The Algard church just outside Stavenger, Norway, was designed for a vibrant community whose requirements for the project were not just for church purposes but also to include classrooms, an office and a café. The extra spaces were required to not interfere or affect the Church space in any way. Link Arkitektur was charged with the responsibility of designing what would not just be a place of worship, but also a community centre and a sense of pride for the congregation.
The location contains hills and valleys that slope beautifully to create an amazing landscape. The architects wanted to carry this into the design to ensure that the building married its natural context.
That perhaps explains the curvy roof that gently slopes from the highest point to create a valley-like feel – an ideal similarity to the small town’s location. The requirement by the church’s congregation for the form to be dynamic and outstanding moved the architects to design a sculptural form that appears to evolve out of the landscape.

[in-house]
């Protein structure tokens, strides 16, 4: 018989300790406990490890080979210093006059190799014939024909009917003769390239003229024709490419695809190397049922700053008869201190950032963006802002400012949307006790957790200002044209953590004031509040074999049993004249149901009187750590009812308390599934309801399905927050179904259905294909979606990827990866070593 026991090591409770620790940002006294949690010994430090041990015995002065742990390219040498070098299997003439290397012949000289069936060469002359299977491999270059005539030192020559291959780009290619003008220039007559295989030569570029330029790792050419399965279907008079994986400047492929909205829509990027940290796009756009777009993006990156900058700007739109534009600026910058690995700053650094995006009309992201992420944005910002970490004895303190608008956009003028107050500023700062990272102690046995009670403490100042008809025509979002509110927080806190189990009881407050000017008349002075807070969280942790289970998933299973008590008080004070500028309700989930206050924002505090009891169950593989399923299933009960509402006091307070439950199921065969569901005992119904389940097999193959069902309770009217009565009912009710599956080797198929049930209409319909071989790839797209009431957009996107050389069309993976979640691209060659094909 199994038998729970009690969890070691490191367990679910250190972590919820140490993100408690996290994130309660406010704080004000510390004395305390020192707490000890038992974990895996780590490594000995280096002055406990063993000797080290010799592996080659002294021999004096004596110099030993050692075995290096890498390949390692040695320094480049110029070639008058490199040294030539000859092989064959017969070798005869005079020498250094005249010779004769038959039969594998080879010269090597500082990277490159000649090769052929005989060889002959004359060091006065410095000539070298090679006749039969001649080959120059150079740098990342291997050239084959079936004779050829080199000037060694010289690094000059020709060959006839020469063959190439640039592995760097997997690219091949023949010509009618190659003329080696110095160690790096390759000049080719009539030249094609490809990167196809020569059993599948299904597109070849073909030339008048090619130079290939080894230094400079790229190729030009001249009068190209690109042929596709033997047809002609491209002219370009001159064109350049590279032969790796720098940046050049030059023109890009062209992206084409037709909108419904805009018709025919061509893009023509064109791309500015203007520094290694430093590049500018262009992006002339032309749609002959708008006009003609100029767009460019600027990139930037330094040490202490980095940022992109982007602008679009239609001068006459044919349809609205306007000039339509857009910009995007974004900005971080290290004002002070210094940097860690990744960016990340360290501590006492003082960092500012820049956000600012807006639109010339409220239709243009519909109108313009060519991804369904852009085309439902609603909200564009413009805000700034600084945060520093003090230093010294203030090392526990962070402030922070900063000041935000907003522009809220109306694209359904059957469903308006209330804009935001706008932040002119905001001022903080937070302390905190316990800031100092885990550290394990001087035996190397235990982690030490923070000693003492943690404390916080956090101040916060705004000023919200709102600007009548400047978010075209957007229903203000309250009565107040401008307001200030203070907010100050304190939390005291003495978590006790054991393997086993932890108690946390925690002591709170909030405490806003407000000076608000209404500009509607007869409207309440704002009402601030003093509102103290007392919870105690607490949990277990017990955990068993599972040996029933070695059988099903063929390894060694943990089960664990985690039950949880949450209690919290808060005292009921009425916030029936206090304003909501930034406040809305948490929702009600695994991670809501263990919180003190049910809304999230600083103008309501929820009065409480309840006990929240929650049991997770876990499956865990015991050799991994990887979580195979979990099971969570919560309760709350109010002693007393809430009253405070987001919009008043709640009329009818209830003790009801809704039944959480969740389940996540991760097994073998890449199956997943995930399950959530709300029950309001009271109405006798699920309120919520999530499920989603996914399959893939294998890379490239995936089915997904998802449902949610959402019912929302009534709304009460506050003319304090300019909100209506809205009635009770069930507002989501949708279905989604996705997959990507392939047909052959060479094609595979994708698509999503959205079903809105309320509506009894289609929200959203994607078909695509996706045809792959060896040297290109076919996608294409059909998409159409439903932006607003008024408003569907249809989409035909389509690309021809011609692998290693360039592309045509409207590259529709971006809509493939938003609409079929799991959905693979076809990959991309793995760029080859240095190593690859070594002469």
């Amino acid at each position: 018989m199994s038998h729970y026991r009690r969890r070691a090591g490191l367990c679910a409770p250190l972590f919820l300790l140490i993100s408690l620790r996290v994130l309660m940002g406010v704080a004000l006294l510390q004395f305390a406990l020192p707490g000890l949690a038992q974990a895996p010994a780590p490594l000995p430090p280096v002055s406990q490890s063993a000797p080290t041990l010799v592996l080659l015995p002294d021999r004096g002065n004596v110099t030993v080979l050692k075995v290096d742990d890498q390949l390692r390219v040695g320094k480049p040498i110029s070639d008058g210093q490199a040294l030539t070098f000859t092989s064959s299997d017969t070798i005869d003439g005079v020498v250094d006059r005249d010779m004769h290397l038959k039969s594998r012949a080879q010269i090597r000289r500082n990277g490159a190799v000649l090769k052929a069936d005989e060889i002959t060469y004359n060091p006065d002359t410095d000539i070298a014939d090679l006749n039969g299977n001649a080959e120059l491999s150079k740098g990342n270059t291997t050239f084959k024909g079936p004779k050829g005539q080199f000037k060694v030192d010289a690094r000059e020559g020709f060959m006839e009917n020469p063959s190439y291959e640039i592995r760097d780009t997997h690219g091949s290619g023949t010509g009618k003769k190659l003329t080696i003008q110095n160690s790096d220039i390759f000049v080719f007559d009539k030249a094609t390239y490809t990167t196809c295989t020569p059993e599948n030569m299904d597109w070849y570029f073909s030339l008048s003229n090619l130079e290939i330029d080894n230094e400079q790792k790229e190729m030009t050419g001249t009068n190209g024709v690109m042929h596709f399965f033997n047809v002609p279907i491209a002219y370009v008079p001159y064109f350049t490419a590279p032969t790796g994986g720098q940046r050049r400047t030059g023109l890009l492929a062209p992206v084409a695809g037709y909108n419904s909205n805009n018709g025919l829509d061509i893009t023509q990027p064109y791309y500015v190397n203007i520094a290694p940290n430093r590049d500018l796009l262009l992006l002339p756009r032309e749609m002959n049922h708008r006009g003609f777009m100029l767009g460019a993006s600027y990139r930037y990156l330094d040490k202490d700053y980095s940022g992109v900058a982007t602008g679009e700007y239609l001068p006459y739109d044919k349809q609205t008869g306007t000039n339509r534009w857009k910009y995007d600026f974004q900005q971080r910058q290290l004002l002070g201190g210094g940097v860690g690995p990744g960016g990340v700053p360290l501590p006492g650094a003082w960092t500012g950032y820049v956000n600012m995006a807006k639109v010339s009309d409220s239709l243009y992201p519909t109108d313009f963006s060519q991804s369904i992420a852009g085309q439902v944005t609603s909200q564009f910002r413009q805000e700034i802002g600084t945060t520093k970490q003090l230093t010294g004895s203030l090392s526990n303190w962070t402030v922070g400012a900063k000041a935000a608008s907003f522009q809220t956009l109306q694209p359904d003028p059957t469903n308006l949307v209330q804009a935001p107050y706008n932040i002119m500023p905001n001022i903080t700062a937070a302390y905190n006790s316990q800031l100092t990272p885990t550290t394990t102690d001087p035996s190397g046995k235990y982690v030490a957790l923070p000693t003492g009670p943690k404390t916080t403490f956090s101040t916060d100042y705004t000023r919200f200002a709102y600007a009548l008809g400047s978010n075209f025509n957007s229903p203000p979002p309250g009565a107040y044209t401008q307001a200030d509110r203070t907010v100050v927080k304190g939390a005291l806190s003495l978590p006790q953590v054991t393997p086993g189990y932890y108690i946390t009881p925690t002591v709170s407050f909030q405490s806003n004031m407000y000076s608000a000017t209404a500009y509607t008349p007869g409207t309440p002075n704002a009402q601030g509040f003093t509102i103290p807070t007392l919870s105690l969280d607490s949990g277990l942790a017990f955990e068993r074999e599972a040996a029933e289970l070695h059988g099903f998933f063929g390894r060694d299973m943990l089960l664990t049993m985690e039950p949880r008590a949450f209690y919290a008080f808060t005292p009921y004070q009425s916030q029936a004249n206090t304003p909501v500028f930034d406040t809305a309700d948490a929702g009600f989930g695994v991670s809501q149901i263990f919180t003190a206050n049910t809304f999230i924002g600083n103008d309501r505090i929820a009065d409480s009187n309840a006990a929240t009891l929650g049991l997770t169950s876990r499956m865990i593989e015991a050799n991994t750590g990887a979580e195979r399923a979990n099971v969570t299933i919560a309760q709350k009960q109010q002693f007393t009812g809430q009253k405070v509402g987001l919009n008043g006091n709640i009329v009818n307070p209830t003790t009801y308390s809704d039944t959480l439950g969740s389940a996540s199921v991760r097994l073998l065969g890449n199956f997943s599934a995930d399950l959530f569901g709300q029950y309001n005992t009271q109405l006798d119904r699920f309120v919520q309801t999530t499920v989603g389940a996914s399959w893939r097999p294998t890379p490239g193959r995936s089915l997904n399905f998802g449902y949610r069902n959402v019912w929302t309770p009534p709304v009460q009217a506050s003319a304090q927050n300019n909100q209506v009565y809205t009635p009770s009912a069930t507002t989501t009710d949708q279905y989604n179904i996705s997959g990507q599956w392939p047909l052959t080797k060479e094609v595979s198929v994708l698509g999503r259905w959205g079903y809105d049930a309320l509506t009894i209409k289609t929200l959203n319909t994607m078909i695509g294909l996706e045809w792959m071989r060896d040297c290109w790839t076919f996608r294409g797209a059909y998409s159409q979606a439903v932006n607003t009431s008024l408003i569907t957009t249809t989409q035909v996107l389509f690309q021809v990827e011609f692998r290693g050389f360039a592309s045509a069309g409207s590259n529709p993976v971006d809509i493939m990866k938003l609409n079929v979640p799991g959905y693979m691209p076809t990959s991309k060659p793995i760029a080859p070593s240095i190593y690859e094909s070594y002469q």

To provide for the extra spaces required, the architects decided to lower the ground floor slightly into the terrain. By doing that, more spaces were created under the ground level to accommodate classrooms, offices and a café, while the Church remained the most prominent space on the site.
The building’s shape screams of modernity with a structure that is made of Glulam beams creating a network of triangles. All the triangles are placed to face upwards in order to reflect light into the church. Through this the architects created the kind of refraction that is so common in dome vaults.
The network of triangles also include closed triangles that have in-built LED lights. The corner point is slightly lifted upwards on the northern façade to offer additional daylight into the room. This light falls along the church’s floor in the park part of the room.
For a location whose existing buildings are somewhat dull, the church is a show of the vibrancy exuded by the inhabitants.